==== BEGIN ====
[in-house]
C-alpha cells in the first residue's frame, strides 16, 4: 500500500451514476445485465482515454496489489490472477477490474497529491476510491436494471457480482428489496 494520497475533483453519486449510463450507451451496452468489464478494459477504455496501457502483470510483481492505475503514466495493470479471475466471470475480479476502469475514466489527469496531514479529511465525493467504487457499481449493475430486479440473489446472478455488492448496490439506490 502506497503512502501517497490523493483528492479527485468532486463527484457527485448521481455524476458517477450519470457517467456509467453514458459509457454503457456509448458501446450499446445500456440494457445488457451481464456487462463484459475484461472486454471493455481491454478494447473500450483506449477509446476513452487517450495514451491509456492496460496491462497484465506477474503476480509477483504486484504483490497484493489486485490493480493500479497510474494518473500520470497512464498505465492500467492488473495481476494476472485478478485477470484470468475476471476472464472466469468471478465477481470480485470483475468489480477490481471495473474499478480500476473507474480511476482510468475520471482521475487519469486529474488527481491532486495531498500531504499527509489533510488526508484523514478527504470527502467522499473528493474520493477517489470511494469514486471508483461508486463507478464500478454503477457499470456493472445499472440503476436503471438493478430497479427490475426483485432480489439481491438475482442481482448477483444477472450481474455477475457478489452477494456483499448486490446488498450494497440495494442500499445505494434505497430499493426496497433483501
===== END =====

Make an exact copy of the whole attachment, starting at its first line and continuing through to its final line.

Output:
[in-house]
C-alpha cells in the first residue's frame, strides 16, 4: 500500500451514476445485465482515454496489489490472477477490474497529491476510491436494471457480482428489496 494520497475533483453519486449510463450507451451496452468489464478494459477504455496501457502483470510483481492505475503514466495493470479471475466471470475480479476502469475514466489527469496531514479529511465525493467504487457499481449493475430486479440473489446472478455488492448496490439506490 502506497503512502501517497490523493483528492479527485468532486463527484457527485448521481455524476458517477450519470457517467456509467453514458459509457454503457456509448458501446450499446445500456440494457445488457451481464456487462463484459475484461472486454471493455481491454478494447473500450483506449477509446476513452487517450495514451491509456492496460496491462497484465506477474503476480509477483504486484504483490497484493489486485490493480493500479497510474494518473500520470497512464498505465492500467492488473495481476494476472485478478485477470484470468475476471476472464472466469468471478465477481470480485470483475468489480477490481471495473474499478480500476473507474480511476482510468475520471482521475487519469486529474488527481491532486495531498500531504499527509489533510488526508484523514478527504470527502467522499473528493474520493477517489470511494469514486471508483461508486463507478464500478454503477457499470456493472445499472440503476436503471438493478430497479427490475426483485432480489439481491438475482442481482448477483444477472450481474455477475457478489452477494456483499448486490446488498450494497440495494442500499445505494434505497430499493426496497433483501